Switching on our computers & Playstation does not affect the performance suggesting excellent power supply isolation, even when I tried plugging the playstation into the dedicated audio mains-ring. After many days of enjoyable playback I come to load a new playlist and the operating interface just freezes. I change to the other remote control; I load new batteries and still no joy. So knowing what works with my pc I manually reboot with the rear panel switch and this message appears.

  1. Checking system...
  2. Checking music...

As I am a reviewer I get to email the designer directly, who had believed that when the system experiences an error, if powered down & rebooted it will display this message until it has recovered but this could take up to 1 hour. After several hours this message remains. I repeat the procedure with the same result. He telephoned me for another walk-thru instructional then arranges to have the Ti48 collected.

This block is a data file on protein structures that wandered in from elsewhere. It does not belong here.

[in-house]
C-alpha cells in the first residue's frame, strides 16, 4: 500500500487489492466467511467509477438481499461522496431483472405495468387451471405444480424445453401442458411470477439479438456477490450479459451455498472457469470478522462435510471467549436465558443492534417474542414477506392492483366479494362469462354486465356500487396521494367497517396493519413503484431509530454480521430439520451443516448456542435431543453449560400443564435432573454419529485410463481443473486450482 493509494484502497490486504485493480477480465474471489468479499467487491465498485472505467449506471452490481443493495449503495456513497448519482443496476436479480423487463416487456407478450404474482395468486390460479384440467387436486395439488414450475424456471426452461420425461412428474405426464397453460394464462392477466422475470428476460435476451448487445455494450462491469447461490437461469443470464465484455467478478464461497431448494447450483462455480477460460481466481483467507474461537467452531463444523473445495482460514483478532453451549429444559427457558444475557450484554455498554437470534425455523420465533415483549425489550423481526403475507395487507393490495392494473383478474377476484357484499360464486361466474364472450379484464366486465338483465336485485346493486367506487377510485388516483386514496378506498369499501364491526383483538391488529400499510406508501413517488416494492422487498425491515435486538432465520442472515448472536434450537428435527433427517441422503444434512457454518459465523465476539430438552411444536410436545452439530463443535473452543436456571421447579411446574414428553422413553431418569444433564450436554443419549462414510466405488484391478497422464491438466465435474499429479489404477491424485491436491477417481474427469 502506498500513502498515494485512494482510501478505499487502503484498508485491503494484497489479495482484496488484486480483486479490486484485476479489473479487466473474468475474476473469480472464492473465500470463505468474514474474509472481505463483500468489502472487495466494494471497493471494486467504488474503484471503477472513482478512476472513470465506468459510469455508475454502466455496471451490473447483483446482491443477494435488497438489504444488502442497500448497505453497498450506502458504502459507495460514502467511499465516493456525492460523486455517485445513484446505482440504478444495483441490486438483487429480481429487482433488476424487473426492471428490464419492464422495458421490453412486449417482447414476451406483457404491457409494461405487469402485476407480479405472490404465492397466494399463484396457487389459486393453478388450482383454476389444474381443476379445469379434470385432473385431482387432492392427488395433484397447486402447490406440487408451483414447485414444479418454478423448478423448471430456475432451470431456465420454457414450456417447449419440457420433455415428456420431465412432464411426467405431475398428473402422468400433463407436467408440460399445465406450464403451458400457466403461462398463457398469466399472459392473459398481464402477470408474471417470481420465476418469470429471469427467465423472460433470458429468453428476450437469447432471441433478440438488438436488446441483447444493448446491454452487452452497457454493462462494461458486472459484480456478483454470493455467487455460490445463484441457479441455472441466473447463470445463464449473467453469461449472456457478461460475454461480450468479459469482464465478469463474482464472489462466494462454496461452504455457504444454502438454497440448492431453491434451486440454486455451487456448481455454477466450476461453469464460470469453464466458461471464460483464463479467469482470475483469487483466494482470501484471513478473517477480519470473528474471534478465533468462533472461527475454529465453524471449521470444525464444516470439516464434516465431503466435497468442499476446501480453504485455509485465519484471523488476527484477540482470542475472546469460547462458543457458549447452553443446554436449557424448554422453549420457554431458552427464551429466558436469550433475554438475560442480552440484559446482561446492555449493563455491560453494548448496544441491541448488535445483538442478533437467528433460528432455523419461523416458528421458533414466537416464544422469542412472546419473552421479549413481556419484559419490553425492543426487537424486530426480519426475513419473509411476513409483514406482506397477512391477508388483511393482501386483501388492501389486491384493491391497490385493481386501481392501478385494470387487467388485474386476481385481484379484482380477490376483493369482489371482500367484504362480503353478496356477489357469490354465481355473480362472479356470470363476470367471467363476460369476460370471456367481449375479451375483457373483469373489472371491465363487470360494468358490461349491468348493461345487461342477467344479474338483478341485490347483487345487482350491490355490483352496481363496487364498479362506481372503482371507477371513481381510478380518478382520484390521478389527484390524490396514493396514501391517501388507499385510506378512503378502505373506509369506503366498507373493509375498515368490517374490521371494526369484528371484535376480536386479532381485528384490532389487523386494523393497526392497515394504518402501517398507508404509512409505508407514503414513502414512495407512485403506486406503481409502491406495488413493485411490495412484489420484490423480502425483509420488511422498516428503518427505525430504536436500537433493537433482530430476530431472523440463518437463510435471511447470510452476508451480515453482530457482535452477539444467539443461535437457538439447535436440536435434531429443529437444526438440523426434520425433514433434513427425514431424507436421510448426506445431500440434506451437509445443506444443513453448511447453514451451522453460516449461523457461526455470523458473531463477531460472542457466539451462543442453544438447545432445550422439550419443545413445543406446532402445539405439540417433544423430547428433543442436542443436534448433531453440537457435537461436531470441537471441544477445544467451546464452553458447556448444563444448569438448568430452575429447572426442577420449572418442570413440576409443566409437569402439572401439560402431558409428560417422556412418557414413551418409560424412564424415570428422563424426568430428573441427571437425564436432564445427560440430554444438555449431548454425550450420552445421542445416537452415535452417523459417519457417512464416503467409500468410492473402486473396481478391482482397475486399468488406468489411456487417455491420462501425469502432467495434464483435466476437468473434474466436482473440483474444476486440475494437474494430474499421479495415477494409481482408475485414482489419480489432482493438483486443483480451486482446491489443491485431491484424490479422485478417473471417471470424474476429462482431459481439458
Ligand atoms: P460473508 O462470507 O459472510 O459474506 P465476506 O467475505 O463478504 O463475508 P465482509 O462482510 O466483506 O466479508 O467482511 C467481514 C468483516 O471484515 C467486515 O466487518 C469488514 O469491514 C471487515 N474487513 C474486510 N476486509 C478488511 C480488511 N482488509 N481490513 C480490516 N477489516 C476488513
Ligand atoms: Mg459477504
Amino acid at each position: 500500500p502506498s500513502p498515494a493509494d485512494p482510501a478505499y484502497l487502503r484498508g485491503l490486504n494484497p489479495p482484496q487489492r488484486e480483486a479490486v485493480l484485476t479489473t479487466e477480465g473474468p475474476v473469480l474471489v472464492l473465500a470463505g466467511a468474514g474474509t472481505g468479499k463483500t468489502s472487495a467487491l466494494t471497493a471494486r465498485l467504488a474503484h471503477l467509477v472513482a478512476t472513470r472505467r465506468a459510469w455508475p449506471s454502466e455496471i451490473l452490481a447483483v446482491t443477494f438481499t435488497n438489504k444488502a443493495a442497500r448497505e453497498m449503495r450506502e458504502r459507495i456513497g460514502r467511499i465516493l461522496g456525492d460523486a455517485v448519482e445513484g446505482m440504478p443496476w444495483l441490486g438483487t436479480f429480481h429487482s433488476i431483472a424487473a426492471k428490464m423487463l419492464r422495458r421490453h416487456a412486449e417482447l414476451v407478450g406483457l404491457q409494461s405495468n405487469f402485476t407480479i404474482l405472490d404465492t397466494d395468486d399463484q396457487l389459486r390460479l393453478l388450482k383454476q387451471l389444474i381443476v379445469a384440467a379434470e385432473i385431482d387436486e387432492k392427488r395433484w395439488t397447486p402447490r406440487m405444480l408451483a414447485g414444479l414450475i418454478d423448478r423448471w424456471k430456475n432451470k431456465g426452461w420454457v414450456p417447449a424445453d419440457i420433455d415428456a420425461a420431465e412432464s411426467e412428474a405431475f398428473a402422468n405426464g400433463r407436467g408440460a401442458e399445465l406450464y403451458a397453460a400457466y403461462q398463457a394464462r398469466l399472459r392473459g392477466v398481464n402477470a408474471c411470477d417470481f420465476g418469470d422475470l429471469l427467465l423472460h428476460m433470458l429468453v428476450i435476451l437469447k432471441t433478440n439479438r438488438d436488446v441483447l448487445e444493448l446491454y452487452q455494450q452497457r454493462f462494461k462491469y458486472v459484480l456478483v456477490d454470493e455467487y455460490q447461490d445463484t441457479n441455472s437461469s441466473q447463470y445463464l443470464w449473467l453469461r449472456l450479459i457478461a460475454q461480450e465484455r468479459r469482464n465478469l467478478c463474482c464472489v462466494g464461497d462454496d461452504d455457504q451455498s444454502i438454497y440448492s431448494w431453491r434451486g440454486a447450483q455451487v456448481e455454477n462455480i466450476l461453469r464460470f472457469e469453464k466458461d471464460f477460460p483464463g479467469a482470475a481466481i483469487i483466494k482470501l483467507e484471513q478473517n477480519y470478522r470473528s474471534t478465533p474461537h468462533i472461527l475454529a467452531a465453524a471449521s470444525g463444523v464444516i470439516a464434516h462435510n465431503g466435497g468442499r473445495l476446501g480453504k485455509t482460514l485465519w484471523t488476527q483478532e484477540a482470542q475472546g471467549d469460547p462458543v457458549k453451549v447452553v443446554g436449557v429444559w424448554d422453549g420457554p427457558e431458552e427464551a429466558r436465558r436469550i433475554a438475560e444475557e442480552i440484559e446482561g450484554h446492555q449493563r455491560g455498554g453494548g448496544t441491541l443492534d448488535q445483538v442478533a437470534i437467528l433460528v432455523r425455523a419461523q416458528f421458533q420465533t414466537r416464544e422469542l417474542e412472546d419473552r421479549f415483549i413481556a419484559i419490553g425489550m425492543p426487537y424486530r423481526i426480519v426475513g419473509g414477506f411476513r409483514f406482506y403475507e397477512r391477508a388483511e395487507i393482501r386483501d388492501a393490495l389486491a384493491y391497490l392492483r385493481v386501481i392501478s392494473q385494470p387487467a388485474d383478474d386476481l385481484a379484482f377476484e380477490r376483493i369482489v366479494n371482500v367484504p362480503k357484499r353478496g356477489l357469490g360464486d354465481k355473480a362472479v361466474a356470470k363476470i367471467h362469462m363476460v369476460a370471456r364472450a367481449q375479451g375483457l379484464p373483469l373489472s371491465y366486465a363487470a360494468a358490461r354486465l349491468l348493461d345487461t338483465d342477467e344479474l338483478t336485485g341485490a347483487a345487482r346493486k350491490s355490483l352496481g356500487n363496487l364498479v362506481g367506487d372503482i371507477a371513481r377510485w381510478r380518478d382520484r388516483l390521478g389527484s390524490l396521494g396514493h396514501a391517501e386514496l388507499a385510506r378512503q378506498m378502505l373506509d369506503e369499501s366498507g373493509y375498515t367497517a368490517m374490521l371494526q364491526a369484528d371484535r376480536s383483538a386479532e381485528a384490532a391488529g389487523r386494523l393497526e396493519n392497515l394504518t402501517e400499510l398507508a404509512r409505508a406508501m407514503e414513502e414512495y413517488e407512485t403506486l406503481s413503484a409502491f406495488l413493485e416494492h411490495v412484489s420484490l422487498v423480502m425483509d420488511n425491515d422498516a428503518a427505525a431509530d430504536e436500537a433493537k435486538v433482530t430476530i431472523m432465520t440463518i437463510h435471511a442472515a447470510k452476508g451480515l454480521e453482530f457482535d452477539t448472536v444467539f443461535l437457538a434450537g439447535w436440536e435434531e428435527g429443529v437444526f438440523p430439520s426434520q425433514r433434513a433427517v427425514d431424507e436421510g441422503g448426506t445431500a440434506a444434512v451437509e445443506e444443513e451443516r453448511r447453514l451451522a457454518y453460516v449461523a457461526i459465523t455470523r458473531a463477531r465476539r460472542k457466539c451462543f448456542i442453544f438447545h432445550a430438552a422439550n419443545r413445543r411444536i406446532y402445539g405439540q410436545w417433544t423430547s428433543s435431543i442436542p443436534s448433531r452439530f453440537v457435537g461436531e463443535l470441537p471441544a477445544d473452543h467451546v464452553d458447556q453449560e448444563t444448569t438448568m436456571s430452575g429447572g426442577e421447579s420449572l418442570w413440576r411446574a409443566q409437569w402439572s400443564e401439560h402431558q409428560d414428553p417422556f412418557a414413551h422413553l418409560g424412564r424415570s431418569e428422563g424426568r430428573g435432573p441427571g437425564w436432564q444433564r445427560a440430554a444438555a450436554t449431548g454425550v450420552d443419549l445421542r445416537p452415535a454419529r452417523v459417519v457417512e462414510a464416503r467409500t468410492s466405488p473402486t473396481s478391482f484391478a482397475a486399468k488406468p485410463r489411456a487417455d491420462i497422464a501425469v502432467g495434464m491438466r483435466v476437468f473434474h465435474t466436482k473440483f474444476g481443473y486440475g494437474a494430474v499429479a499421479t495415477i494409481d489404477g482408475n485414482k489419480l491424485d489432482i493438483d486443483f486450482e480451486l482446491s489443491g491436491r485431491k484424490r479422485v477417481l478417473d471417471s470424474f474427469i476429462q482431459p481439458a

So this review gets interrupted. This is a new product, using new technology and perhaps early adopters become Beta testers for situations the designers hadn't expected, which should not deter adventurous buyers if back-up service is good; if this type of experience put buyers off there would not be a single pc or Widows o/s in a single home on the planet. Perhaps I just performed "An Illegal Operation" or perhaps a "Fatal Exception Occurred" (but this is Linux OS).

After another long telephone call from Alvin, who was upset that any problem has occurred, I move the Ti48 to repack it and note that there is a distinct sound of something loose. A loose hard drive indeed, caused by the wrong screws being used (the hard drives are US manufactured where they still use non-metric threads, unlike the technically advanced world) and a dry joint on the remote-control receiver connection. I am told that both problems are now rectified in production.